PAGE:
The impact of prenatal alcohol exposure on social, cognitive and affective behavioral domains: Insights from rodent models.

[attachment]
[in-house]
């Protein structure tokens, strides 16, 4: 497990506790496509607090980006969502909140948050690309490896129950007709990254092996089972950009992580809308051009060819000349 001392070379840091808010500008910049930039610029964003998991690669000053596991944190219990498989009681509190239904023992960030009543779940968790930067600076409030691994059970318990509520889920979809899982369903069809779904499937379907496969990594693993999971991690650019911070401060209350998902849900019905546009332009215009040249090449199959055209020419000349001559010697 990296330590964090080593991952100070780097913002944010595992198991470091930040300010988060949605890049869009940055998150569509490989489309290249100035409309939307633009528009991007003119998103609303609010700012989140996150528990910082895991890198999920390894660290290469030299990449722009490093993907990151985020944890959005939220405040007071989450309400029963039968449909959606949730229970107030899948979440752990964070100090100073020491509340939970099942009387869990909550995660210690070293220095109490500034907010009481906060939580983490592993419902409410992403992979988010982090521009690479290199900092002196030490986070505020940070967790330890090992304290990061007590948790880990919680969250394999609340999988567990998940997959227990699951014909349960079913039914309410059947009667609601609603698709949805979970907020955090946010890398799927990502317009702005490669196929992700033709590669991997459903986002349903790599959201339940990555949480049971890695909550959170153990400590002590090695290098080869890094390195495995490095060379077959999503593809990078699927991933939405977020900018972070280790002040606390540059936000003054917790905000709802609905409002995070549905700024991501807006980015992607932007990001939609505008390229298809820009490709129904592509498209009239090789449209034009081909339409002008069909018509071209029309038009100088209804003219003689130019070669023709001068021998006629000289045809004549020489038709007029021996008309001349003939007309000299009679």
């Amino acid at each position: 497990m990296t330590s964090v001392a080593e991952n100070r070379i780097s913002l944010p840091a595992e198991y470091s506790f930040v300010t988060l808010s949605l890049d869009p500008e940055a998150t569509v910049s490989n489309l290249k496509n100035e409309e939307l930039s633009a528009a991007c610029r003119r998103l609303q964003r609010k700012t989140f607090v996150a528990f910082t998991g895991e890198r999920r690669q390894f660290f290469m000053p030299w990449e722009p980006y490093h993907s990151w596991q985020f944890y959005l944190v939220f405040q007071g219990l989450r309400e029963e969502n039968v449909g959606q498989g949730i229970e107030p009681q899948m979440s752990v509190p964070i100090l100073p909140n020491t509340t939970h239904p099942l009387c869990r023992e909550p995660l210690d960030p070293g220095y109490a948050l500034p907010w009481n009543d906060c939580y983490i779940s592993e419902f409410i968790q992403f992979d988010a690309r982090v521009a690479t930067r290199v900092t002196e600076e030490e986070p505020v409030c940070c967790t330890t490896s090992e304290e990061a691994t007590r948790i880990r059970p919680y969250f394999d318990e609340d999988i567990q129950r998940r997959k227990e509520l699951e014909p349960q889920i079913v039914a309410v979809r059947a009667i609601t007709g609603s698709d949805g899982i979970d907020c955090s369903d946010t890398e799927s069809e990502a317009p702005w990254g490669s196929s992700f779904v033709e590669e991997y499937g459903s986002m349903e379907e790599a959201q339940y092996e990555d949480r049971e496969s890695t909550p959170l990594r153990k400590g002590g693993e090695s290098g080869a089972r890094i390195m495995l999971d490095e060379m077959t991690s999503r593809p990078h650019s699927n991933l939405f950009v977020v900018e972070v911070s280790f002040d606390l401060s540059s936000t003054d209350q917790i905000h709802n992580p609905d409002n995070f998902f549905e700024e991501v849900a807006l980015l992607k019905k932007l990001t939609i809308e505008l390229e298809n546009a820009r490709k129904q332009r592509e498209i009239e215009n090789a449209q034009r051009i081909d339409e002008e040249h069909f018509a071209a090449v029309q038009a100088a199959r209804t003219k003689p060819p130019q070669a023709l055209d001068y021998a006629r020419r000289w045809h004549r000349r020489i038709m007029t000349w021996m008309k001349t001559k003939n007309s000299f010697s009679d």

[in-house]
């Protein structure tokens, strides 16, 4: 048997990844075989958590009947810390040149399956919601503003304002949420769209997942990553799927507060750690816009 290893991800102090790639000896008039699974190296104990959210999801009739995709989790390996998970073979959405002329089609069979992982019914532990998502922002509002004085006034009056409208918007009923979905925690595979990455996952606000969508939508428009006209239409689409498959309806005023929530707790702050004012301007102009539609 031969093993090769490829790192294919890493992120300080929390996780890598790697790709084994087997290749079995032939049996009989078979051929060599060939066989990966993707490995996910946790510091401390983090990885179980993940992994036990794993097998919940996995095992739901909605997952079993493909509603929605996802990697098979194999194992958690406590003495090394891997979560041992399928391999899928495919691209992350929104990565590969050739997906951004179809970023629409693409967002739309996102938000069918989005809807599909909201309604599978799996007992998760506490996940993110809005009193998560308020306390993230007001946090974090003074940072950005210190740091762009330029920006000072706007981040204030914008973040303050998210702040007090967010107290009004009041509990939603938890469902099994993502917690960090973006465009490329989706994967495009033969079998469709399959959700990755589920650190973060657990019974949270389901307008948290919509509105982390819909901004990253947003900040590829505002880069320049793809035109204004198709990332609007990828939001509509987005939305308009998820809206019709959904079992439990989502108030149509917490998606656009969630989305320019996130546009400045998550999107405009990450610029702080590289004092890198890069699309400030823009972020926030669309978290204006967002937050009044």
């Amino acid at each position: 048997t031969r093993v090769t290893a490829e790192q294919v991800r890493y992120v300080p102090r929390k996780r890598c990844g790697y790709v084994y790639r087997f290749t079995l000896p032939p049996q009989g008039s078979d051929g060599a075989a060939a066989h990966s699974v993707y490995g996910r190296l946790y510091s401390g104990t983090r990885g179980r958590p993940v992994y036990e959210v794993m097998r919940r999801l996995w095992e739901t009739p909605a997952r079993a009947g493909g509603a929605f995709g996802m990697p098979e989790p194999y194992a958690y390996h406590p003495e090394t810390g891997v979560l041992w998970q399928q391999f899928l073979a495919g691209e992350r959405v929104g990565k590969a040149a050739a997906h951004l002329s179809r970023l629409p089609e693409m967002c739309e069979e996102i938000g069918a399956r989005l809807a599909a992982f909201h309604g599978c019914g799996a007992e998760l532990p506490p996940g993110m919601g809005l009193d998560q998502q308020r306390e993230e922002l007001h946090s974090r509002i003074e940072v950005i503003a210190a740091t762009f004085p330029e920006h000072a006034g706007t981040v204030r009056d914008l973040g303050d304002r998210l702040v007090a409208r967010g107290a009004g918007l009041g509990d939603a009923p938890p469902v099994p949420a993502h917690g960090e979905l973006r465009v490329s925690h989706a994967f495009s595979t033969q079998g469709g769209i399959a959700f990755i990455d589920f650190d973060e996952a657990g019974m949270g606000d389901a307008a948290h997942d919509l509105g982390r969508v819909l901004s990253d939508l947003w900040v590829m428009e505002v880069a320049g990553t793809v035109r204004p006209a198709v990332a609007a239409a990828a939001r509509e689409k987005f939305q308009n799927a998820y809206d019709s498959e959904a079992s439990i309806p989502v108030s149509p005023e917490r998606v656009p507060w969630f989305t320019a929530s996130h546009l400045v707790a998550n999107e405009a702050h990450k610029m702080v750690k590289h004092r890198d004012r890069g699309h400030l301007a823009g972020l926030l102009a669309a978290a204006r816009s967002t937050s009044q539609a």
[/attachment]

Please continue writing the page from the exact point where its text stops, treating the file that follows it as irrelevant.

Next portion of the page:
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Fetal Alcohol Spectrum Disorders (FASD) are characterized by deficits in working memory, response inhibition, and behavioral flexibility. However, the combination and severity of impairments are highly dependent upon maternal ethanol consumption patterns, which creates a complex variety of manifestations. Rodent models have been essential in identifying behavioral endpoints of prenatal alcohol exposure (PAE). However, experimental model outcomes are extremely diverse based on level, pattern, timing, and method of ethanol exposure, as well as the behavioral domain assayed and paradigm used. Therefore, comparisons across studies are difficult and there is currently no clear comprehensive behavioral phenotype of PAE. This lack of defined cognitive and behavioral phenotype is a contributing factor to the difficulty in identifying FASD individuals. The current review aims to critically examine preclinical behavioral outcomes in the social, cognitive, and affective domains in terms of the PAE paradigm, with a special emphasis on dose, timing, and delivery, to establish a working model of behavioral impairment. In addition, this review identifies gaps in our current knowledge and proposes future areas of research that will advance knowledge in the field of PAE outcomes. Understanding the complex behavioral phenotype, which results from diverse ethanol consumption will allow for development of better diagnostic tools and more critical evaluation of potential treatments for FASD.Copyright © 2016 Elsevier Inc. All rights reserved.